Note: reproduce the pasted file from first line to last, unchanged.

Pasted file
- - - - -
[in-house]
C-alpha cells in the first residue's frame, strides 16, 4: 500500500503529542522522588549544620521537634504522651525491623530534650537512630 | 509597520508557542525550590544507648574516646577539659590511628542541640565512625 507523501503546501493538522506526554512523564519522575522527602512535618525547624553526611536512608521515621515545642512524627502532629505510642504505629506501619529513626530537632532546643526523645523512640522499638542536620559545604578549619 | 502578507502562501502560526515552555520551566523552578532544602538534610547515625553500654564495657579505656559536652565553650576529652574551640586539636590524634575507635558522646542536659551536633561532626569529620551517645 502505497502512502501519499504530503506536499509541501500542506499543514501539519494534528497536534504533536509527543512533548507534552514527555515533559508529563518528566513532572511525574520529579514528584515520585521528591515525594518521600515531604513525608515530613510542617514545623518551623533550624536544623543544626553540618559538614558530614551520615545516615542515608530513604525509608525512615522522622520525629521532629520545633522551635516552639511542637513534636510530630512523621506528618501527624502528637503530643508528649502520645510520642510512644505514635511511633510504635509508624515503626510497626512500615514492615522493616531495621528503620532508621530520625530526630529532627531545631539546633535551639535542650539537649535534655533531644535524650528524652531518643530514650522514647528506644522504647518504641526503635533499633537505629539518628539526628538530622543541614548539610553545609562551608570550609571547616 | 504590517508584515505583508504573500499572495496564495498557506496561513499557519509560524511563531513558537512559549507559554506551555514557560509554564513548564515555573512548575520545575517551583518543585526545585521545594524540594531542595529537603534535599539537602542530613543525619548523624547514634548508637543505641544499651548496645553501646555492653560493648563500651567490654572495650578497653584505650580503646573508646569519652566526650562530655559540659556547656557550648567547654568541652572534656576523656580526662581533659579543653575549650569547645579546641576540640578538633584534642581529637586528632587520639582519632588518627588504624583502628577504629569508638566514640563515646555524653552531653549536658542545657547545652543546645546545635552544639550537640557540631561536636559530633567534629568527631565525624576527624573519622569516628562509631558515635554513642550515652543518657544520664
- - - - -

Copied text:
[in-house]
C-alpha cells in the first residue's frame, strides 16, 4: 500500500503529542522522588549544620521537634504522651525491623530534650537512630 | 509597520508557542525550590544507648574516646577539659590511628542541640565512625 507523501503546501493538522506526554512523564519522575522527602512535618525547624553526611536512608521515621515545642512524627502532629505510642504505629506501619529513626530537632532546643526523645523512640522499638542536620559545604578549619 | 502578507502562501502560526515552555520551566523552578532544602538534610547515625553500654564495657579505656559536652565553650576529652574551640586539636590524634575507635558522646542536659551536633561532626569529620551517645 502505497502512502501519499504530503506536499509541501500542506499543514501539519494534528497536534504533536509527543512533548507534552514527555515533559508529563518528566513532572511525574520529579514528584515520585521528591515525594518521600515531604513525608515530613510542617514545623518551623533550624536544623543544626553540618559538614558530614551520615545516615542515608530513604525509608525512615522522622520525629521532629520545633522551635516552639511542637513534636510530630512523621506528618501527624502528637503530643508528649502520645510520642510512644505514635511511633510504635509508624515503626510497626512500615514492615522493616531495621528503620532508621530520625530526630529532627531545631539546633535551639535542650539537649535534655533531644535524650528524652531518643530514650522514647528506644522504647518504641526503635533499633537505629539518628539526628538530622543541614548539610553545609562551608570550609571547616 | 504590517508584515505583508504573500499572495496564495498557506496561513499557519509560524511563531513558537512559549507559554506551555514557560509554564513548564515555573512548575520545575517551583518543585526545585521545594524540594531542595529537603534535599539537602542530613543525619548523624547514634548508637543505641544499651548496645553501646555492653560493648563500651567490654572495650578497653584505650580503646573508646569519652566526650562530655559540659556547656557550648567547654568541652572534656576523656580526662581533659579543653575549650569547645579546641576540640578538633584534642581529637586528632587520639582519632588518627588504624583502628577504629569508638566514640563515646555524653552531653549536658542545657547545652543546645546545635552544639550537640557540631561536636559530633567534629568527631565525624576527624573519622569516628562509631558515635554513642550515652543518657544520664